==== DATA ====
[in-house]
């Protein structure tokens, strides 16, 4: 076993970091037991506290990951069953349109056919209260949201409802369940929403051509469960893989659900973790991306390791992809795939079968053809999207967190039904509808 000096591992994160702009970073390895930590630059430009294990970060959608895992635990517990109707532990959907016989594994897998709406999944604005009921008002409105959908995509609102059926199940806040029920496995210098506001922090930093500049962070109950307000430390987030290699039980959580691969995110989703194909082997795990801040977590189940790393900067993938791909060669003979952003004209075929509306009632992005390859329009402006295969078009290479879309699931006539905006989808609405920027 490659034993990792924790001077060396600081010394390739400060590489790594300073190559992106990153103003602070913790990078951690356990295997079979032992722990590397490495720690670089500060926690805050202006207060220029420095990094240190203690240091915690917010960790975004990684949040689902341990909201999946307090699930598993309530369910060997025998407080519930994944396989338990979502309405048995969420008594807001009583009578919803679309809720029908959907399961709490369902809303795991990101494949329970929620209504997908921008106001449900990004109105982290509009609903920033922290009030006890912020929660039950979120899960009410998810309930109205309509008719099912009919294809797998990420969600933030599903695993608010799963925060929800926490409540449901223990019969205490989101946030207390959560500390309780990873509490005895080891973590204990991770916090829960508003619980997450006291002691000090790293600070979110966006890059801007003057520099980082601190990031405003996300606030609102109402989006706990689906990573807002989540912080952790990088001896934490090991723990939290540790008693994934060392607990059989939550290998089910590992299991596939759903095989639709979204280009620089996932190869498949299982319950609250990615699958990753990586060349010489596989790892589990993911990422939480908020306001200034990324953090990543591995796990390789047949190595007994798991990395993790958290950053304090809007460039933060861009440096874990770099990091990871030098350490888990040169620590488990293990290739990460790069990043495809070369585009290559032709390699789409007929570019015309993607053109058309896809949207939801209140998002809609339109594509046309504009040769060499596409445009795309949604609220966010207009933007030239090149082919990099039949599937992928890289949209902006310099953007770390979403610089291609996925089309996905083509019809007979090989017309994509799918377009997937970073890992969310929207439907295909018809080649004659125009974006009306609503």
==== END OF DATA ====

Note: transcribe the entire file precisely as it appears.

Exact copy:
[in-house]
């Protein structure tokens, strides 16, 4: 076993970091037991506290990951069953349109056919209260949201409802369940929403051509469960893989659900973790991306390791992809795939079968053809999207967190039904509808 000096591992994160702009970073390895930590630059430009294990970060959608895992635990517990109707532990959907016989594994897998709406999944604005009921008002409105959908995509609102059926199940806040029920496995210098506001922090930093500049962070109950307000430390987030290699039980959580691969995110989703194909082997795990801040977590189940790393900067993938791909060669003979952003004209075929509306009632992005390859329009402006295969078009290479879309699931006539905006989808609405920027 490659034993990792924790001077060396600081010394390739400060590489790594300073190559992106990153103003602070913790990078951690356990295997079979032992722990590397490495720690670089500060926690805050202006207060220029420095990094240190203690240091915690917010960790975004990684949040689902341990909201999946307090699930598993309530369910060997025998407080519930994944396989338990979502309405048995969420008594807001009583009578919803679309809720029908959907399961709490369902809303795991990101494949329970929620209504997908921008106001449900990004109105982290509009609903920033922290009030006890912020929660039950979120899960009410998810309930109205309509008719099912009919294809797998990420969600933030599903695993608010799963925060929800926490409540449901223990019969205490989101946030207390959560500390309780990873509490005895080891973590204990991770916090829960508003619980997450006291002691000090790293600070979110966006890059801007003057520099980082601190990031405003996300606030609102109402989006706990689906990573807002989540912080952790990088001896934490090991723990939290540790008693994934060392607990059989939550290998089910590992299991596939759903095989639709979204280009620089996932190869498949299982319950609250990615699958990753990586060349010489596989790892589990993911990422939480908020306001200034990324953090990543591995796990390789047949190595007994798991990395993790958290950053304090809007460039933060861009440096874990770099990091990871030098350490888990040169620590488990293990290739990460790069990043495809070369585009290559032709390699789409007929570019015309993607053109058309896809949207939801209140998002809609339109594509046309504009040769060499596409445009795309949604609220966010207009933007030239090149082919990099039949599937992928890289949209902006310099953007770390979403610089291609996925089309996905083509019809007979090989017309994509799918377009997937970073890992969310929207439907295909018809080649004659125009974006009306609503």